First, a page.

Referring now specifically to FIGS. 1 and 2, the cart-like receptacle, being a trailing vehicle, is provided with a series of four casters 80. As previously stated, this vehicle or receptacle forms no part of the present invention except insofar as it is a necessary adjunct to efficient use of the floor cleaning unit 10. There are in existence other cart-like vehicles, as well as portable equipment which may be moved from place to place, and having internal equipment similar to that shown in FIG. 2 in schematic fashion, and which is designed for the same purpose. Certain of these cart-like vehicles may be substituted bodily with but little modification for the vehicle 20 illustrated herein. A trailing vehicle capable of performing the necessary functions for incorporation in the present apparatus as an adjunct to the floor cleaning unit 10 is shown and described in U.S. Pat. No. 1,661,480, granted on Mar. 6, 1928 and entitled "Surface Cleaning Machine." Although it is not of a tractionally trailing nature, it is portable for the purpose of repeatedly carrying it to the vicinity of the suction head. Another suitable tractionally supported trailing vehicle of cart-like design is manufactured under the trade name "Duovac" by Burnside Equipment Ltd. of Toronto, Canada and is advertised as Model 212 HS. Other similar units are believed to be in existence and therefore only a schematic disclosure of the function performed by the present cart-like vehicles, will be made herein.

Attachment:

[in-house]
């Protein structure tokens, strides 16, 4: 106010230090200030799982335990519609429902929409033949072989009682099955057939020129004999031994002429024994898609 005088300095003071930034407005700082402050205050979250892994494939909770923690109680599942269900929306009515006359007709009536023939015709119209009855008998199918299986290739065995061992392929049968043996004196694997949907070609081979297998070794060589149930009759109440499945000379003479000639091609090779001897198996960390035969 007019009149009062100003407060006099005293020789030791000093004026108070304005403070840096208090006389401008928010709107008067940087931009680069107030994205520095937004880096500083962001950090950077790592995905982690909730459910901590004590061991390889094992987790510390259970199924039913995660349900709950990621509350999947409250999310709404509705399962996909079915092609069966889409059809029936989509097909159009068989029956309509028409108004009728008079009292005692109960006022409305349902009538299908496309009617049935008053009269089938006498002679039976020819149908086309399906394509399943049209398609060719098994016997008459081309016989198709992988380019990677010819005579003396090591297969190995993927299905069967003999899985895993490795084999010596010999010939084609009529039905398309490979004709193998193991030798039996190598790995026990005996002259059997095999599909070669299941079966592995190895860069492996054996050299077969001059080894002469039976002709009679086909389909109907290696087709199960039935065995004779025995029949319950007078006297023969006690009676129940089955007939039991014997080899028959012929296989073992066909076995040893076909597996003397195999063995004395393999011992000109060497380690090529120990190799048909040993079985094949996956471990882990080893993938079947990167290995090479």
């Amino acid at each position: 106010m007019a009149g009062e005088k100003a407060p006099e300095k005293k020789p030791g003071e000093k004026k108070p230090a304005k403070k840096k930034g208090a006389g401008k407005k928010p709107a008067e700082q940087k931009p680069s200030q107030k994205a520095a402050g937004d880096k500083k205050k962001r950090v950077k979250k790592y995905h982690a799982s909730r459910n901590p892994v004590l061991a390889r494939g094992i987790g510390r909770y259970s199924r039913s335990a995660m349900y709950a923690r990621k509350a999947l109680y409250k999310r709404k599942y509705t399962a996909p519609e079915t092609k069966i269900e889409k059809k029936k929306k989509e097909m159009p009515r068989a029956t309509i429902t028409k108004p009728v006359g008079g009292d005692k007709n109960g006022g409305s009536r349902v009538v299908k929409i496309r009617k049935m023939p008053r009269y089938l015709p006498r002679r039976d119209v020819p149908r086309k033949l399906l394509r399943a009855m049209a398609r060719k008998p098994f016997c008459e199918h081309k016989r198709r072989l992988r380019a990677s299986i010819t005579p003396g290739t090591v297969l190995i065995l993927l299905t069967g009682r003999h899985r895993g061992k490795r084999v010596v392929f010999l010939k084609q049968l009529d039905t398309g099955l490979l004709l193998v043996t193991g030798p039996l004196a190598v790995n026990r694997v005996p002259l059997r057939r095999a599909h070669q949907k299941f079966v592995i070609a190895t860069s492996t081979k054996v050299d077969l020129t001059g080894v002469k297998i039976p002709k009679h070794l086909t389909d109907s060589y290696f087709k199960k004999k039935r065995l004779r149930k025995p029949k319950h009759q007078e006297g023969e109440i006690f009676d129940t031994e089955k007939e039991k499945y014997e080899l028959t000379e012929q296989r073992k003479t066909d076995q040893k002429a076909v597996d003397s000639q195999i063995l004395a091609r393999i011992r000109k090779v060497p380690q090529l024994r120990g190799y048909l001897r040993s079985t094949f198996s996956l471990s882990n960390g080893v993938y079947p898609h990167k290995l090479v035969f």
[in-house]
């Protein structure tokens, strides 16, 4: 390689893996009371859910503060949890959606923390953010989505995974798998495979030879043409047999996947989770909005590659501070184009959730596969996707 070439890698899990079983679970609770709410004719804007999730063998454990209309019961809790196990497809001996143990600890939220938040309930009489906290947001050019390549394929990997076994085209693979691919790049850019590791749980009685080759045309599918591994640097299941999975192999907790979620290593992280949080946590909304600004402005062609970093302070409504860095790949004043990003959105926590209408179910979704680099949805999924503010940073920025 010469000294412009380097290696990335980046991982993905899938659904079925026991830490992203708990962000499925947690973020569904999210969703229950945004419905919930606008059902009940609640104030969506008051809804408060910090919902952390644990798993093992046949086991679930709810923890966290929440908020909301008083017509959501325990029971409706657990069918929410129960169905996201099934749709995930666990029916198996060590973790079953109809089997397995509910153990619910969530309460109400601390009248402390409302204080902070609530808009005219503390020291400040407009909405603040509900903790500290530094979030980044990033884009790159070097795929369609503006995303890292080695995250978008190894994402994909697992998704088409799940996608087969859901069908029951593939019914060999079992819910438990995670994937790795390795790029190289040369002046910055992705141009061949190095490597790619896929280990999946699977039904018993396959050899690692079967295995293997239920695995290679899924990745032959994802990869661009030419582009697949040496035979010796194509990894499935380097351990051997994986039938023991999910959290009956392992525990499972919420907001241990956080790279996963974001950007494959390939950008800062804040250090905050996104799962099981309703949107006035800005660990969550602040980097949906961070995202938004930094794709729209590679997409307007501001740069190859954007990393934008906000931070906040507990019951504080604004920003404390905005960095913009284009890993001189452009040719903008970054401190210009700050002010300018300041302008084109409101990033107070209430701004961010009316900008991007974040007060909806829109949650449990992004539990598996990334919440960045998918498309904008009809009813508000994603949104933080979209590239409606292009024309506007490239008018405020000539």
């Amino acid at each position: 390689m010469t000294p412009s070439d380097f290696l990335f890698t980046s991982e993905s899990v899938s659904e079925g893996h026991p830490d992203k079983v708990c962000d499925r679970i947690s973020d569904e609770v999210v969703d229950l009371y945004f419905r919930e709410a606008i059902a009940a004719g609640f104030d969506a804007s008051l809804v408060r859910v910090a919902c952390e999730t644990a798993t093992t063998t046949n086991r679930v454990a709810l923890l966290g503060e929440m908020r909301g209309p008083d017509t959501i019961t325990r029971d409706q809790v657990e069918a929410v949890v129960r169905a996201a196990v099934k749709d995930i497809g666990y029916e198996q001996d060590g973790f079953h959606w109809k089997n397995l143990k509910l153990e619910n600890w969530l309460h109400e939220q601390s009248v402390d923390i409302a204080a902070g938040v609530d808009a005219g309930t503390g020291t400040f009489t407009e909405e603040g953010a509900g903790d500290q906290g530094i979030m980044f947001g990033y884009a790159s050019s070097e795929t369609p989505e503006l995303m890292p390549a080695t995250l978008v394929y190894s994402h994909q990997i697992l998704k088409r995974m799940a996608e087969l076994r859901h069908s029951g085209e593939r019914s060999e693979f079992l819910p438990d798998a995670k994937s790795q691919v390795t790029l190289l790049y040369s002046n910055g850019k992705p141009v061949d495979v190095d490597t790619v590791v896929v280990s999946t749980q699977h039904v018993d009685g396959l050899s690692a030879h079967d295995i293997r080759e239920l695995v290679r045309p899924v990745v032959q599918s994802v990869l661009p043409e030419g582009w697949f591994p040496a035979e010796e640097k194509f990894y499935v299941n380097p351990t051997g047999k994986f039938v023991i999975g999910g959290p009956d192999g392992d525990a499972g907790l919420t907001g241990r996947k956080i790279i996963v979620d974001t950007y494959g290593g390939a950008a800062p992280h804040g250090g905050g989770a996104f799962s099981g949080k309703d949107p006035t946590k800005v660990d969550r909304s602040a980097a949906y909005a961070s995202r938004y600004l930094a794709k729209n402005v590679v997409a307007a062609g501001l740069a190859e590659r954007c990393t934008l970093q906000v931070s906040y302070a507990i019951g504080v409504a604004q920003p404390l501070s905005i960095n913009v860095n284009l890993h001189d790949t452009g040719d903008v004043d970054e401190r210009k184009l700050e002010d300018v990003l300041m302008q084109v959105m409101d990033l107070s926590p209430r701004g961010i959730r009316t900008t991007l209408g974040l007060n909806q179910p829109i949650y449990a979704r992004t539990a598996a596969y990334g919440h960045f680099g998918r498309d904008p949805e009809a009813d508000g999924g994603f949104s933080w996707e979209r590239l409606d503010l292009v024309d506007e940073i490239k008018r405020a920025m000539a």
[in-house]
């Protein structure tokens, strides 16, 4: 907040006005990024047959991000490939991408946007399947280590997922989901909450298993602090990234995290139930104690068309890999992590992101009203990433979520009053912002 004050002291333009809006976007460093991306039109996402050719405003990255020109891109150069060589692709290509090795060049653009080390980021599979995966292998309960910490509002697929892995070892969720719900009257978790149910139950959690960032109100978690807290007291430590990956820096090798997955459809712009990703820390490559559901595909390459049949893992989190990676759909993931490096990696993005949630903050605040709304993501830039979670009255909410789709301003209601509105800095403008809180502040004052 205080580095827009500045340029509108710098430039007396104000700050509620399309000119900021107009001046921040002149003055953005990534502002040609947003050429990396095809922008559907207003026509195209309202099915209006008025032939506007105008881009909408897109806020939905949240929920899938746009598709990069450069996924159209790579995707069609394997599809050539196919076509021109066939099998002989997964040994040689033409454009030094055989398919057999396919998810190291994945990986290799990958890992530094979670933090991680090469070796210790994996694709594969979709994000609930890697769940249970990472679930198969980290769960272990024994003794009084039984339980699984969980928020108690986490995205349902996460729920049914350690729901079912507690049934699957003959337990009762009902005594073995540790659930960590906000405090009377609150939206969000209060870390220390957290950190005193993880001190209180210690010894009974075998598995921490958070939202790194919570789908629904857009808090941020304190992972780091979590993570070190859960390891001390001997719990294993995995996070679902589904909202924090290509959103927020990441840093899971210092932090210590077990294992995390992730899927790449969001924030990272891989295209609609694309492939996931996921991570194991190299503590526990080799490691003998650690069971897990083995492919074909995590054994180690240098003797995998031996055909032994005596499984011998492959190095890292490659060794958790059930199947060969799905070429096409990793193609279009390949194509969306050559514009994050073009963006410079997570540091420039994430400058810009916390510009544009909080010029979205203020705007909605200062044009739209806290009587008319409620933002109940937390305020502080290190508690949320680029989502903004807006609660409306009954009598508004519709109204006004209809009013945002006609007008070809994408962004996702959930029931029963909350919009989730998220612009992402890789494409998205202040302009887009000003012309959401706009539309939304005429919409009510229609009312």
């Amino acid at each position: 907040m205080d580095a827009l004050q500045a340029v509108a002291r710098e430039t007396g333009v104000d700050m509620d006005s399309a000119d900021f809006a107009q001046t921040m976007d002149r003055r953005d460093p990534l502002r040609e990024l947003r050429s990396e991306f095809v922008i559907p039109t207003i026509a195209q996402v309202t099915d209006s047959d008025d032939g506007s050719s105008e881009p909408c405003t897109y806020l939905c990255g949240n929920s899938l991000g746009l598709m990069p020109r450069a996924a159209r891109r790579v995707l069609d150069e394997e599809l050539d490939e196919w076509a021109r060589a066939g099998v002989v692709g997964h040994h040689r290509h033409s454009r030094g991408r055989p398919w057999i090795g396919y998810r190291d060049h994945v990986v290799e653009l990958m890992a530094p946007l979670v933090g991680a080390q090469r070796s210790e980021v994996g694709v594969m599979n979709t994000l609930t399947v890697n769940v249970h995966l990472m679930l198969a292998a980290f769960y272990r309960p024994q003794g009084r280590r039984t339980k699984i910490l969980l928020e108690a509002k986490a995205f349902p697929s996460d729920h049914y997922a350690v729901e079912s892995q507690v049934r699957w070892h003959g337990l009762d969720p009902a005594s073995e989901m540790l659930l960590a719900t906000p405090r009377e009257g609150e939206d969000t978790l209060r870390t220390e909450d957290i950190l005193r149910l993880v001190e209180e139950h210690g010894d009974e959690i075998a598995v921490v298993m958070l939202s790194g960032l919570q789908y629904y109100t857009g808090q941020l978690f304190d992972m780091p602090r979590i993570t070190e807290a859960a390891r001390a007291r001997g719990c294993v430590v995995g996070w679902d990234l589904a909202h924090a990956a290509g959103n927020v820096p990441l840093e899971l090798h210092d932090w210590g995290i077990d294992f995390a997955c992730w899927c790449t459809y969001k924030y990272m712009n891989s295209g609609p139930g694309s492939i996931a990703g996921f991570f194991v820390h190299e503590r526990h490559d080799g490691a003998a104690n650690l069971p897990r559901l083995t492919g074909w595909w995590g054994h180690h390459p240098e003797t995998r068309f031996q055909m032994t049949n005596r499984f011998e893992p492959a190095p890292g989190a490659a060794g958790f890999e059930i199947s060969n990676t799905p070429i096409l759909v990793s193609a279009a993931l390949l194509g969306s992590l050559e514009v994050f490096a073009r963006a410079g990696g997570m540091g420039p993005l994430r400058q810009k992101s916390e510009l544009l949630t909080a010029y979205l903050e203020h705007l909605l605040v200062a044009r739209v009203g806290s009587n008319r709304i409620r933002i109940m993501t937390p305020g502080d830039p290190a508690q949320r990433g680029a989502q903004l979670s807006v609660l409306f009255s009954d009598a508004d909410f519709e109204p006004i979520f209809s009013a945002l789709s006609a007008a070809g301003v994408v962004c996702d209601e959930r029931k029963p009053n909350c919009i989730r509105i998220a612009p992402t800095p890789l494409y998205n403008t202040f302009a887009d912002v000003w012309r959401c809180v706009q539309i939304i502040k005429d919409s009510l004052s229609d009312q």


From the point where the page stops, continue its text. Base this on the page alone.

As shown in dotted lines in FIG. 2, a conventional vacuum motor VM is disposed within the receptacle 20 and, when energized it draws moisture and air from the flexible hose 62 through the elbow fittings 72 and 77 and pulls it through a preliminary filter 82 thereafter discharging it through a final outlet filter 84. Such air, as it enters the reservoir 20 is directed against a baffle or splash plate 85 where the accompanying liquid falls by gravity to a waste-receiving tank area 86 which is defined by the bottom and vertical walls of the receptacle 20, this area also being labeled as such. A detergent tank 88 (also labeled as such) having a filling cap 90 is removably disposed within the receptacle and contains a supply of a suitable anticeptic solution or detergent.